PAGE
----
Leanne — I’m glad you enjoyed this post. And I love the story you shared because I can relate; I can see myself doing the same thing as YOU 🙂
Every single time I think how far we’ve come due to technology, I am simply amazed. The benefits could be certainly rewarding… it’s up to us to choose how to use it … sending love dear Laurie 😘☀️
Aquileana — You’re absolutely right. How we use technology is a choice. Our motivation(s) should be positive, uplifting, constructive, and healing 🙂
What is keeping me “connected” as I teach my summer enrichment literature program for the twenty-eighth consecutive year is the invaluable learning tool, the ole “smart board” where I can display films, photographs, audio readings, video readings and other fascinating documentation. It really adds many dimensions!
Fabulous post here!
Sam — As a VISUAL/TACTILE learner, I can especially appreciate your “smart board.” How cool is that?! 🙂
I forgot my dongle to connect my Iphone to the car sound system so we could listen to our audio book on our 19 hours of driving last November. So I just turned up the volume and held the phone between the seats so front and back could listen – my arm kept getting exhausted at all the good parts!!! I need a different dongle to hook up other equipment and yes everything is sold separately these days. I even need one to use my head phones. Oh my! Glad your system worked out and you could complete your class with program. Whew!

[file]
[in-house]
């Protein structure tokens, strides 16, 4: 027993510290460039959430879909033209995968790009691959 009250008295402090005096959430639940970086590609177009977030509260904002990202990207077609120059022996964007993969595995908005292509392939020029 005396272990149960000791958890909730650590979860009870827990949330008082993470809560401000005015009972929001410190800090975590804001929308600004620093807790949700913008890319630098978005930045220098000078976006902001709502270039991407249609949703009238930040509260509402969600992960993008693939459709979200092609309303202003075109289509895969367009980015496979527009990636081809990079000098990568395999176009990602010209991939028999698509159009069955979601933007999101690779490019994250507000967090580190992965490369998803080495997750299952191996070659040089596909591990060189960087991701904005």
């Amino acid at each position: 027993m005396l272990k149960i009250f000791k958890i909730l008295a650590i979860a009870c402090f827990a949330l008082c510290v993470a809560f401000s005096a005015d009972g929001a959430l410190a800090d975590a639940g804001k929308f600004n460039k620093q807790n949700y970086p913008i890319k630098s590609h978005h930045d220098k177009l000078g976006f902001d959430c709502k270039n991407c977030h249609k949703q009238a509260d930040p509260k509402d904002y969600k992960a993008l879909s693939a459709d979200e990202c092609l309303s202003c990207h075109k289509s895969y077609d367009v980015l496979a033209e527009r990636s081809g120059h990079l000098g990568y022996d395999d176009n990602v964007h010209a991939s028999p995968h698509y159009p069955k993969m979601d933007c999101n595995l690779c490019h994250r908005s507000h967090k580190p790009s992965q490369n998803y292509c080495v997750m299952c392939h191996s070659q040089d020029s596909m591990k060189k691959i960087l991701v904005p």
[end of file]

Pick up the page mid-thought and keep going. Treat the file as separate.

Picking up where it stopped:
Patricia — Holding up your phone so everyone could hear during a 19-hour drive sounds awful. Absolutely awful! 😩
Ah, so that’s what a dongle is. Hopefully I’ll never get caught without one!
Carrie — I’ll add my wish to yours. I’m hoping you’ll never get caught without one, too! 🙂
My dongle is Presence. Without that things tend to lose depth and intimacy. Glad the Universe helps you out!
Kathy — Presence is an unbeatable connector.
Dongles rule ok ! 😂 love it .
Breath , nature and the incredible, amazing internet .
Cherry — I’m glad you got a kick out of this post 🤣
Heh, heh, heh … I, too, can seldom keep a straight face around dongles. 😀
Widdershins — Your comment made me laugh!
Let’s face it. You get to an age where you don’t even think to ask someone for a loan their dongle.
Coral — 🤣🤣🤣🤣
What fun! I wish connectivity was as easy as owning a dongle! (Or borrowing one.) Very fun post, Laurie. I stay connected in many ways: to friends: e-mail, phone, long walks and lunches with those who are local, texts; to family: texts, photos, visits near and far, many many hugs; to myself: long walks alone, meditation, inward smiles, and once in a while, a “talking-to.” 🙂 xo
Pam — I love your examples of staying connected to others and with yourself 🙂